Because of his bold executive order alone, Obama’s presidency can be considered as important as Jefferson’s and Lincoln’s because it has restored basic Constitutional rights that had been violated in the foulest of manners. Certainly, Bush’s excesses equal if not rival those of Adams’ Alien and Sedition Acts, and they are as morally outrageous as the practice of slavery that was permitted until Lincoln’s Emancipation Proclamation.
However, one must nonetheless question the wisdom of Obama’s decision to avoid “relitigating the past” by prosecuting the previous administration for war crimes. Most people have strong opinions about the issue. But let’s bear in mind how utterly tricky it really is. On the one hand, many argue that as a matter of principle the President must pursue justice. In addition, the President’s refusal to publicly air the crimes and definitively put this dark moment behind us has arguably backfired by leaving room for Dick Cheney and conservative apologists such as Marc A. Thiessen to obfuscate the truth with their revisionist versions of the story.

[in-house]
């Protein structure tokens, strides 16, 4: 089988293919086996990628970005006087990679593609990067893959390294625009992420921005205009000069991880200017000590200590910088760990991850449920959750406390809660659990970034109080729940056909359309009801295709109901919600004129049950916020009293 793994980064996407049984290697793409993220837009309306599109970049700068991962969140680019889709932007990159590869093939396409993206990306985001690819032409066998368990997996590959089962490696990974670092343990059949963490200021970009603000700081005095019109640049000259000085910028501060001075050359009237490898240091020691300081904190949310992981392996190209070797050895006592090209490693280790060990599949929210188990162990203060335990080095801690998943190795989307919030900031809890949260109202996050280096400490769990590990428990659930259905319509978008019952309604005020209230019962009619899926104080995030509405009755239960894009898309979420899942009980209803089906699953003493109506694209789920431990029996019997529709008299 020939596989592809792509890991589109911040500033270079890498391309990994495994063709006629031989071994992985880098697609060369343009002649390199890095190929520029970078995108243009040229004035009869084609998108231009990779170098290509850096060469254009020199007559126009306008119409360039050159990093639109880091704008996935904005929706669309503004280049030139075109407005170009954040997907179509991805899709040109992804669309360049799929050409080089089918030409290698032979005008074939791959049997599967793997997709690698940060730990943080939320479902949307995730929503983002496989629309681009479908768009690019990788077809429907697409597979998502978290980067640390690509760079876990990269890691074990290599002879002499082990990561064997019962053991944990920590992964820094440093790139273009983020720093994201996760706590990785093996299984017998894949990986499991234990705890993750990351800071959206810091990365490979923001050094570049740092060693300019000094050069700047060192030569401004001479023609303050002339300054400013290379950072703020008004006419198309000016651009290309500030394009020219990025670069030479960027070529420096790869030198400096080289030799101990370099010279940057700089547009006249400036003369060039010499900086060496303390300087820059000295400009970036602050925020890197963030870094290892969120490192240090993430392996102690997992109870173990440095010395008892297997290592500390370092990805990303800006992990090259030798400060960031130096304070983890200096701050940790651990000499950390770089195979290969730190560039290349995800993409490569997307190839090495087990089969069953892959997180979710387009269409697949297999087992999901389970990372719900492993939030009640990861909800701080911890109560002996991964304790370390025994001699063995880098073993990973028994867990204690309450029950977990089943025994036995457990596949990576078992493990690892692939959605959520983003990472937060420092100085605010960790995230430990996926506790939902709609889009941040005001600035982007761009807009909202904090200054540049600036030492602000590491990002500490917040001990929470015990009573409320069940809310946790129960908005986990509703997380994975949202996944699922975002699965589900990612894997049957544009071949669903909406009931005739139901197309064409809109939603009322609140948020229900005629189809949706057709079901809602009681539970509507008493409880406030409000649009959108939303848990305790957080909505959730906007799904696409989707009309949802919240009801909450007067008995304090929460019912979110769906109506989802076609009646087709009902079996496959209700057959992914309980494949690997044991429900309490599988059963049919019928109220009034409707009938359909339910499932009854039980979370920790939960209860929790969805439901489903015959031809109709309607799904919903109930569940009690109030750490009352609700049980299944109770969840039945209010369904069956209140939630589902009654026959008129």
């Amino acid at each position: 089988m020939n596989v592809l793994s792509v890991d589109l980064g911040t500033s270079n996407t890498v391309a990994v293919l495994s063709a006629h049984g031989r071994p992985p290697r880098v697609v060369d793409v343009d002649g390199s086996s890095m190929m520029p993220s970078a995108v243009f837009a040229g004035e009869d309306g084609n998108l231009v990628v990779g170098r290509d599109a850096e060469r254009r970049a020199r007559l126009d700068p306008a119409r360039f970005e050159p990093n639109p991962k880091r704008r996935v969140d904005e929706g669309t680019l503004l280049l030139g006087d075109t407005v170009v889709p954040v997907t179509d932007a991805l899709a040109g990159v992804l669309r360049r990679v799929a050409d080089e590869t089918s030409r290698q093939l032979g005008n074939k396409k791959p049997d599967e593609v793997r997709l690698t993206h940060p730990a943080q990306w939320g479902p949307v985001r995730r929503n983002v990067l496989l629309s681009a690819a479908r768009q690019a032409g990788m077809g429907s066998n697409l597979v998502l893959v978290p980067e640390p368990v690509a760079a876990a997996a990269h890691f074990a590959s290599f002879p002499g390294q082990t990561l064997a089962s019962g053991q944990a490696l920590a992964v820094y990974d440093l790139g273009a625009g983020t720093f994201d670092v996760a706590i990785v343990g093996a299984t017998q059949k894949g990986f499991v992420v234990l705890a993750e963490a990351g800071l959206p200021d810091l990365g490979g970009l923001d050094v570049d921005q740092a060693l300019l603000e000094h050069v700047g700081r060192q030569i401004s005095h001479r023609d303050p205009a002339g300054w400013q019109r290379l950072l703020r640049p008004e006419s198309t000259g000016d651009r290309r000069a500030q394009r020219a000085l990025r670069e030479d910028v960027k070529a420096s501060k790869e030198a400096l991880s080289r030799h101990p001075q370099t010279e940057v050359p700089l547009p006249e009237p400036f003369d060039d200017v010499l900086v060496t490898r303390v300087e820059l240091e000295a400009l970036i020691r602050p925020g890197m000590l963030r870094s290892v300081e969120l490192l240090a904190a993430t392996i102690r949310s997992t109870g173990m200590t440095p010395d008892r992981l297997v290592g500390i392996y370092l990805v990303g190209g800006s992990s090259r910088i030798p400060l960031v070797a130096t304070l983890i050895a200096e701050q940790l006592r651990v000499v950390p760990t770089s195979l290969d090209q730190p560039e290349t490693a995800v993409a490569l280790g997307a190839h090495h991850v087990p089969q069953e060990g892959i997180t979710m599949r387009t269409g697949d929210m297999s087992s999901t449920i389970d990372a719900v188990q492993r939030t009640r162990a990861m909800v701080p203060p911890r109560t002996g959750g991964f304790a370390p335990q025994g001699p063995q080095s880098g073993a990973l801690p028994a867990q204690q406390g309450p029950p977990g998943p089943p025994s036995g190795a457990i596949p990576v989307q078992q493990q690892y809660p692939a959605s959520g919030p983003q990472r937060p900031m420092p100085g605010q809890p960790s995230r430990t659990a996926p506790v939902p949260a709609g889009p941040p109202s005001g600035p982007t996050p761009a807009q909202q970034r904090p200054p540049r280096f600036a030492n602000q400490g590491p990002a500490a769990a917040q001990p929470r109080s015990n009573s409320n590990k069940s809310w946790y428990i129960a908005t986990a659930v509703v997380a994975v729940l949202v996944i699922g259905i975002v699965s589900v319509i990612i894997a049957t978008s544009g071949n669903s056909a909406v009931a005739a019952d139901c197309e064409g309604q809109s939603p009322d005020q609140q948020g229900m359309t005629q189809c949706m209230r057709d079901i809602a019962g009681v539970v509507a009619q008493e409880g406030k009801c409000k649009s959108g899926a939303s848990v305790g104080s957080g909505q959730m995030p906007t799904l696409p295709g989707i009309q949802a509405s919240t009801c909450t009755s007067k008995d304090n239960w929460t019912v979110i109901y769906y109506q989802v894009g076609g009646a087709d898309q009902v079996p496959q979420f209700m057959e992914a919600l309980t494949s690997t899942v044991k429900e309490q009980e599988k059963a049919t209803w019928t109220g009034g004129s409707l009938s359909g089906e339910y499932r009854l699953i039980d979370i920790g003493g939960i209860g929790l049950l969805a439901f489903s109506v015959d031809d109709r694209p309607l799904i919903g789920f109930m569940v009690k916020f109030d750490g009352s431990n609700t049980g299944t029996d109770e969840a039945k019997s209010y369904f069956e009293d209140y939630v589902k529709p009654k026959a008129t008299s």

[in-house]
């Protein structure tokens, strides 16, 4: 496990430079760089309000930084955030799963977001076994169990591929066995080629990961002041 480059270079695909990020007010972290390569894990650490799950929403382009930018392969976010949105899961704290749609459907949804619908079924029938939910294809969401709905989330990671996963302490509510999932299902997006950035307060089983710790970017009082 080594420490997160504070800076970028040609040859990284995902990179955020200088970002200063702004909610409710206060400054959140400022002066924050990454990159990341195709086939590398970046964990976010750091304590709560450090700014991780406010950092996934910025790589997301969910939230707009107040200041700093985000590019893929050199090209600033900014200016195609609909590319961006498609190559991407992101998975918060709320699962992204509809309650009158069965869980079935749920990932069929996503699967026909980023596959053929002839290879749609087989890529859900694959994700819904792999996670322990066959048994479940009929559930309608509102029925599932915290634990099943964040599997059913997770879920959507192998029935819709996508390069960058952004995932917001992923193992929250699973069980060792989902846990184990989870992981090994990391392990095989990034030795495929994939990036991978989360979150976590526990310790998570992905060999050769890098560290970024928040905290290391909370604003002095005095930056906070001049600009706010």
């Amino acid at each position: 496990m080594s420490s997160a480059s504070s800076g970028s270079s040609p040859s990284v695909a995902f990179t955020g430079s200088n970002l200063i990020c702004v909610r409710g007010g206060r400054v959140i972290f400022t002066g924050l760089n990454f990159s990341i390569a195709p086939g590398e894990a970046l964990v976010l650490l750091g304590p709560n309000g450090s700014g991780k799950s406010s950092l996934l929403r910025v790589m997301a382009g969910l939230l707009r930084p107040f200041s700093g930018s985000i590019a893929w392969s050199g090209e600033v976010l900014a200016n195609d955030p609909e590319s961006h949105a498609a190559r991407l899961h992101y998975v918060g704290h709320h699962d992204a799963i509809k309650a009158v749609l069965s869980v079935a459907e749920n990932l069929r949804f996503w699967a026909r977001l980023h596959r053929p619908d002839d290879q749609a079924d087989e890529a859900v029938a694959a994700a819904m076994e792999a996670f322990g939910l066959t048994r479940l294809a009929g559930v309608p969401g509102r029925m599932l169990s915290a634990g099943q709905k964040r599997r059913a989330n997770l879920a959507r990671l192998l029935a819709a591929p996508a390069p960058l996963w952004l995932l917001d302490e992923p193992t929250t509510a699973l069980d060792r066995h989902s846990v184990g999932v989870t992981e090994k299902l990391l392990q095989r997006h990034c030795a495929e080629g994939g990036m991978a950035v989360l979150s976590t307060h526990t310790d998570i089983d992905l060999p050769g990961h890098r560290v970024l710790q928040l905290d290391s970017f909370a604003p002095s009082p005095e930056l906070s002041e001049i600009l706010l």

At the same rate, however, pursuing prosecution would likely intensify partisan bitterness by creating a culture war in which conservatives accuse the administration of seeking vengeance and, most important to Obama and his advisers, independents and conservative Democrats feel alienated. In addition, imagine if the prosecution were to fail in the courts, and what an embarrassment that would be. And last, we must remember that Obama inherited arguably the most challenging presidency in history, with a looming depression, two foreign wars, crumbling infrastructure, global warming, and a relentless conservative disinformation machine—clearly, taking the unprecedented step of prosecuting his predecessors would have created a tremendous distraction at a time that the country could ill afford it.
Although Obama’s handling of the scandal has disappointed most—the right is angry because they’re convinced that Bush broke no laws while the left feels Obama has not done enough to eradicate the stain of torture—one can perceive the issue as classically indicative of Obama’s overall presidency and the extraordinary crises with which he has dealt. By sticking to his general pattern of governing as a centrist he has accomplished much while alienating most Americans.
Though I strongly feel Obama should hold the Bush Administration accountable and am troubled by his suppression of foreign efforts to bring justice, I nonetheless think it’s worthwhile to take a step back and contemplate Jane Mayer’s aforementioned pre-election wager: what would America look like if a lesser president had won in 2008? Heading into year three of Obama’s presidency, let’s not forget how significant his plain accomplishments, especially in the case of undoing Bush’s torture program, really are.
—More of Marc Adler’s work can be found at www.thebloodycrossroads.com.